I knew about overtraining but I thought that was a short-term thing – I wasn’t racing or even training anymore so how could I be “over-training”. I had heard of the term “burn-out” but that happened to other people in high powered jobs, not me. It looks so obvious in hindsight that my immune system and body was beginning to fail me as I had thrashed myself physically, emotionally, and mentally, expecting the impossible, never allowing enough recovery, never being still. It was screaming at me to slow down after the past 7 years of self-induced suffering but I didn’t know how to get off the roller coaster.
I was losing my work visa at the end of May and had to leave France. I packed up, again, and moved my life into a van. We went straight to Italy climbing 400m lines in 30-degree heat after not climbing all winter. You guessed it. I cried. But it was meant to be a big old “adventure” so I kept my head down and kept trying to be a “mountain person” – whatever that meant.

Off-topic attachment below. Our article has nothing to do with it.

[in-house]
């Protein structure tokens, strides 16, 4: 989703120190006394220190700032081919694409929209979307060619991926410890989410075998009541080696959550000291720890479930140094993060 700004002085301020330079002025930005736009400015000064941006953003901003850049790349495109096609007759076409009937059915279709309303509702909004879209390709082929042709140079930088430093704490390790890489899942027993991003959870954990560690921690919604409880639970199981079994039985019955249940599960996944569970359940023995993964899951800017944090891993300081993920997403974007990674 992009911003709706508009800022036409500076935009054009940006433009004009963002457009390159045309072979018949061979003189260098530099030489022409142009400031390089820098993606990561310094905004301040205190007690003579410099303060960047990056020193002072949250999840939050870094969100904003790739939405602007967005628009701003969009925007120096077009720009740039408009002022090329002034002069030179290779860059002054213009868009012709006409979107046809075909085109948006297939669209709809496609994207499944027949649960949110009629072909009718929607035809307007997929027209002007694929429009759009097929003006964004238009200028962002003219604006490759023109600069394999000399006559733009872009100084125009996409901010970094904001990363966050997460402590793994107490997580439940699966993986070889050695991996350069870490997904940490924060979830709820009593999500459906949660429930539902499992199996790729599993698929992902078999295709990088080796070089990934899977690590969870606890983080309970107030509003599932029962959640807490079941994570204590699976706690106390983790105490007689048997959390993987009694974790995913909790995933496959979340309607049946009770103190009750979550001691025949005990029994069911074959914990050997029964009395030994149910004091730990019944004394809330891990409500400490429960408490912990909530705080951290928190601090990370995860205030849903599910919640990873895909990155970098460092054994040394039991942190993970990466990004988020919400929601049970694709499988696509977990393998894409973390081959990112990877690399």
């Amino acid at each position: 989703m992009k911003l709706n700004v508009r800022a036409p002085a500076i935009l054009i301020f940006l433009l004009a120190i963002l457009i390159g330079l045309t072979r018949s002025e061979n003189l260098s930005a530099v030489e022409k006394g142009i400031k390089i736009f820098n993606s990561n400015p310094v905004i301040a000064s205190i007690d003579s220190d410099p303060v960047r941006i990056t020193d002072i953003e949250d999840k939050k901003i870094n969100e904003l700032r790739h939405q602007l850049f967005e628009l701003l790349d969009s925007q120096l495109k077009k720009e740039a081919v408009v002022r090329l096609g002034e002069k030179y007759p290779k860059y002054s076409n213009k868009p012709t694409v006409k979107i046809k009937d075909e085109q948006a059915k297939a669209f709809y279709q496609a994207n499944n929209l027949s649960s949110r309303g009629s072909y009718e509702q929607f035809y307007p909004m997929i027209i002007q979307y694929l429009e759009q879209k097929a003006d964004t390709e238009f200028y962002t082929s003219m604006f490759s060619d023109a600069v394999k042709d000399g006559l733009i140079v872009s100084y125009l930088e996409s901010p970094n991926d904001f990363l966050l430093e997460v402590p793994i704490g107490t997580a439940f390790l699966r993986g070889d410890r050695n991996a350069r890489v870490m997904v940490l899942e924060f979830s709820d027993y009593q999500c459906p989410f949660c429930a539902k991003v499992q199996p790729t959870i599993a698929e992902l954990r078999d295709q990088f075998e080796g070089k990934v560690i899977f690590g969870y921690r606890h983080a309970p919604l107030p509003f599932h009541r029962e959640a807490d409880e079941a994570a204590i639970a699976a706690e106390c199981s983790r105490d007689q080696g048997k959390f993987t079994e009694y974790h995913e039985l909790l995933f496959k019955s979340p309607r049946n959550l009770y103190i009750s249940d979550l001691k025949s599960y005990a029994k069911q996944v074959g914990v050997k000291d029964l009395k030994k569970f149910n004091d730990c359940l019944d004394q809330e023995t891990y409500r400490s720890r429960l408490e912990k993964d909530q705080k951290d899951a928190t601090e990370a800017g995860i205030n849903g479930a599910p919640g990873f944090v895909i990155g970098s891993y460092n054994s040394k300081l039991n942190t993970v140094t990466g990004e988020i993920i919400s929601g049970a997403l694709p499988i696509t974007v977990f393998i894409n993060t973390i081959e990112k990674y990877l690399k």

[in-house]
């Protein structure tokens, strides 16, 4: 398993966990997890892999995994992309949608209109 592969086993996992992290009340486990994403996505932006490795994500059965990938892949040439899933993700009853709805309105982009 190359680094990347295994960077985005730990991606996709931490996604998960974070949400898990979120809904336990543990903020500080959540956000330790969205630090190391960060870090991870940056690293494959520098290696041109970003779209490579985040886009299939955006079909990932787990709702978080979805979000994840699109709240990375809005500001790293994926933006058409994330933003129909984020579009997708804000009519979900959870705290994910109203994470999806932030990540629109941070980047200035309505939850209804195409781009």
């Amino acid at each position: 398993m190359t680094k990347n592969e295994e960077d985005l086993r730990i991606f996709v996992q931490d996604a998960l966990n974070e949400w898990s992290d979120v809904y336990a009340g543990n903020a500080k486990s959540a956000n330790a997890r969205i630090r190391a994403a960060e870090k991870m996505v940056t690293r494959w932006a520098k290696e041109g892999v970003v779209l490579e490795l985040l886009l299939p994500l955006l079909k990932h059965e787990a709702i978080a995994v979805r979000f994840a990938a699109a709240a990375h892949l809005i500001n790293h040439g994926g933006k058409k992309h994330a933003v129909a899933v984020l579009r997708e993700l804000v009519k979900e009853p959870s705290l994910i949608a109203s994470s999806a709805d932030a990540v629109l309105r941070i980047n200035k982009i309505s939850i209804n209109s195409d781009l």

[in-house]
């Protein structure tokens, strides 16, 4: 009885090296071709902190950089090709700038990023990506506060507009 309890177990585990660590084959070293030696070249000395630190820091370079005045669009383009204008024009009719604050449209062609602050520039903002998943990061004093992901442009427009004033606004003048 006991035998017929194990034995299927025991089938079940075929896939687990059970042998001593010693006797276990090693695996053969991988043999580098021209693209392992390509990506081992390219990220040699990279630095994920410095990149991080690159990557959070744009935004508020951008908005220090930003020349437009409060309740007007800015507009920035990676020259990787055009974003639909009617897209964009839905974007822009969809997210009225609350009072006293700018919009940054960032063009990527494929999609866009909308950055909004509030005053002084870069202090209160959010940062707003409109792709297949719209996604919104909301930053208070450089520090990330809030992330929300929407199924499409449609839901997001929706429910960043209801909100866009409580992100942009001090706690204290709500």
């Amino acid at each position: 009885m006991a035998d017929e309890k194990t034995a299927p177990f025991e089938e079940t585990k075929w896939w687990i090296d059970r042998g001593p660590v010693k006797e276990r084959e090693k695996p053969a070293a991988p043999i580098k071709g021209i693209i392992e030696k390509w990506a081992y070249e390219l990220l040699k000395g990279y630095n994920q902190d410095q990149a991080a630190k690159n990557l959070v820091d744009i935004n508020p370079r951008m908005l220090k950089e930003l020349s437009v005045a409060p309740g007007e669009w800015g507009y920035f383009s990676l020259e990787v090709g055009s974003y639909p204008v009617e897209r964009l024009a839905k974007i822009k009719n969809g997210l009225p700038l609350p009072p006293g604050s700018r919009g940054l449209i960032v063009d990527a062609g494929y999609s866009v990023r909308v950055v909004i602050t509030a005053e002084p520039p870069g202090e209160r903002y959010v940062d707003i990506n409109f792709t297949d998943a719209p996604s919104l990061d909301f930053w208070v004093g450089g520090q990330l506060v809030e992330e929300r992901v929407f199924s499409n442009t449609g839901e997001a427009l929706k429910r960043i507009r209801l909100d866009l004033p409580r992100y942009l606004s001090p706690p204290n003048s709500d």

It very quickly dawned on me I was not in a good place when a really big rock tried to end my existence in the Dolomites. Not too long after, I crash landed back at my parents’ place in the middle of nowhere rural NZ. Once removed from the toxic environment I had created for myself I tried to recover and heal. I got the antibiotics I need for the unusual bacteria I had growing in my bladder. I stopped running and climbing and skiing. At least for a little while.